TABLE 6______________________________________Entry Time (h) Control Tween 80 Olive Oil Emulsion______________________________________1 24 77.6 109 131.8 80.22 48 213.9 319.4 606.9 2573 72 353 618 1062 5114 96 499.5 796 1237.1 734.95 120 575 810 1266 8196 144 645 840 342 854______________________________________
The scale-up production of xylanase production from Streptomyces lividans IAF18 was carried out in 14 L fermenters. Using the same modified medium M13 containing 1% of BSG and 0.2% olive oil, enzyme levels of 1300 IU/ml were obtained after 120 h of fermentation at 34° C. A further 10% increase in xylanase yields was possible by prolonging the fermentation for another 48 h but cultures are normally harvested after 5 days. The enzyme can be recovered from eh filtrates by simple solvent precipitation with either three volumes of ethanol or two volumes of acetone yielding up to 2 g/L of crude enzyme with a specific activity of about 2000 IU/mg of protein.
A supernatant of a recombinant Streptomyces lividans clone containing the endo-xylanase (β-1,4-D-xylan xylanohydrolase EC 220.127.116.11) assayed at approximately 1000 IU/ml at a protein concentration of approximately 2 mg/ml (Lowry assay). The supernatant, containing the enzyme was freeze-dried and kept as a powder at -20° C. prior to use. Freeze-drying did not later the enzyme activity.
A Kraft hardwood pulp sample was used for this experiment and showed the following characteristics:
Kappa number: 14.0.
Brightness: 32.7% ISO.
Viscosity: 49.8 cps.
Treated and control samples (50 g O.D. each) were suspended in 1.666 L of 0.1N sodium acetate buffer, pH 5.0 (adjusted with glacial acetic acid), to a consistency of 3%. The treated sample had 2.12 g of freeze-dried xylanase added to it for a final concentration of 127.25 IU/ml. Both samples were incubated at 40° C. for 48 hours at 300 rpm (constant mixing).
Upon completion of the xylanase treatment, the pulp samples were washed with 10 L of distilled water and pressed to about 20% consistency. Brightness, Kappa number and viscosity were measured using "Standard Test Methods" well known in the art. The results are listed in Table 7. Treatment of the pulp with xylanase alone resulted in a significant decrease in the Kappa number (24%), and increases in viscosity (13%) and brightness (25%) as compared to the untreated pulp sample. The control sample, which was subjected to treatment with the buffer only, retained the same starting Kappa number and viscosity as the untreated sample. The brightness of this sample was intermediate between those of the untreated and xylanase treated samples.
TABLE 7______________________________________Effect of Xylanase on Unbleached Pulp Characteristics BRIGHTNESS VISCOSITYTREATMENT KAPPA (% ISO) (CPS)______________________________________Untreated 14.0 32.7 49.8Control (Buffer only) 14.2 36.2 49.8Xylanase 10.7 40.8 56.4Control + 14.2 35.7 48.11% NaOH Extractionat 21° C.Xylanase + 10.4 41.5 54.61% NaOH Extractionat 21° C.Control + 14.0 37.0 48.41% NaOH Extractionat 60° C.Xylanase + 10.3 45.3 51.91% NaOH Extractionat 60° C.______________________________________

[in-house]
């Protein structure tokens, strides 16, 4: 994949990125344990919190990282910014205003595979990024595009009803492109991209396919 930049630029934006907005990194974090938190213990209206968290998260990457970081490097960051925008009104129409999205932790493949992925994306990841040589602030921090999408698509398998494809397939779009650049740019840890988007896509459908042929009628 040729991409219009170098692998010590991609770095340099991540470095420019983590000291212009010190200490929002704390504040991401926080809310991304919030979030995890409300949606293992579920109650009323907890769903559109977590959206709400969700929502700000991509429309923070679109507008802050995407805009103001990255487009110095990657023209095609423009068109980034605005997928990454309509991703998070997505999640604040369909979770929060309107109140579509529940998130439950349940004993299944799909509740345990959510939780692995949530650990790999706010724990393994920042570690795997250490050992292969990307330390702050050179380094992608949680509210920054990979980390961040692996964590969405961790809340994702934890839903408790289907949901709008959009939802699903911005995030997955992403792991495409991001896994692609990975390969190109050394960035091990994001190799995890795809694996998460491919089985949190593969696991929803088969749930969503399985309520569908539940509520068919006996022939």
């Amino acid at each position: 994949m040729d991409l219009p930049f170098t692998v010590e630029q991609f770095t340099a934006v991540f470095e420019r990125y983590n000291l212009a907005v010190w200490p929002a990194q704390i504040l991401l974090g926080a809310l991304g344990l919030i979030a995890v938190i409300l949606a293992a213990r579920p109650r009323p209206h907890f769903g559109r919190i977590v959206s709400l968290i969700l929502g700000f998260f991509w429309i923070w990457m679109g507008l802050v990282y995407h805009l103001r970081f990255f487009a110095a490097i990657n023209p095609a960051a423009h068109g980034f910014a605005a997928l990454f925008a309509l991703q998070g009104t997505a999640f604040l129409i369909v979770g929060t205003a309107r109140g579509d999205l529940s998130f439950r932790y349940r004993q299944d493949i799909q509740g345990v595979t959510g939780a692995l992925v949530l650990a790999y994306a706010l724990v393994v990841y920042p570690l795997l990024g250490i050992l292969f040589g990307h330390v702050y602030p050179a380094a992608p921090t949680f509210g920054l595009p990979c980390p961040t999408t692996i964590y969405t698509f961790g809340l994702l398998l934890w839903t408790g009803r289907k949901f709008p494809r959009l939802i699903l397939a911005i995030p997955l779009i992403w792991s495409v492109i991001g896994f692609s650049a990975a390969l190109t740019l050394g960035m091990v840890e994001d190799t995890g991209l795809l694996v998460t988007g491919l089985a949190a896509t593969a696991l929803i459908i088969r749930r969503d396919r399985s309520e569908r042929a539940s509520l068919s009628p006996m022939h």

Each of the control and xylanase-treated samples were then subjected to a 1% alkali extraction (on pulp), for 1 hour at 21° C. and the results are listed in Table 7. This treatment resulted in small further decreases in the Kappa number and viscosity of the xylanase-treated sample, and resulted in a significant further increase in its brightness. The control sample showed decreases in its brightness and viscosity. In order to drive this extraction further, a second 1% alkali extraction, for 30 minutes at 60° C., was conducted. This resulted in virtually no further change in the Kappa number and only a small further decrease in the viscosity, although the viscosity value is still greater than the starting untreated pulp viscosity. However, the most significant effect was on the brightness of the xylanase-treated pulp sample which increased about 4 points over that of the previous extraction.
Overall, the brightness of the xylanase-treated pulp sample increased about 13 points (about 8 points over the case of the buffer control followed by the alkali extractions), while the Kappa number decreased by about 30%. In this example, the increase in viscosity in the xylanase-treated sample indicates that the enzyme was specifically cleaving the hemicellulose linkages in the pulp without affecting the cellulose linkages.
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|U.S. Classification||435/200, 435/69.1, 536/23.2, 435/252.3, 435/886, 435/278, 435/320.1, 435/169, 435/71.1, 435/252.34, 162/1|
|International Classification||C12N9/24, C12N15/76, D21C5/00, C12P19/14|
|Cooperative Classification||Y10S435/886, C12N9/2482, C12N15/76, C12Y302/01008, C12P19/14, C12Y302/01132, D21C5/005|
|European Classification||C12Y302/01008, C12Y302/01132, C12P19/14, C12N15/76, D21C5/00B, C12N9/24|
|Jan 2, 1996||REMI||Maintenance fee reminder mailed|
|May 26, 1996||LAPS||Lapse for failure to pay maintenance fees|
|Aug 6, 1996||FP||Expired due to failure to pay maintenance fee|
Effective date: 19960529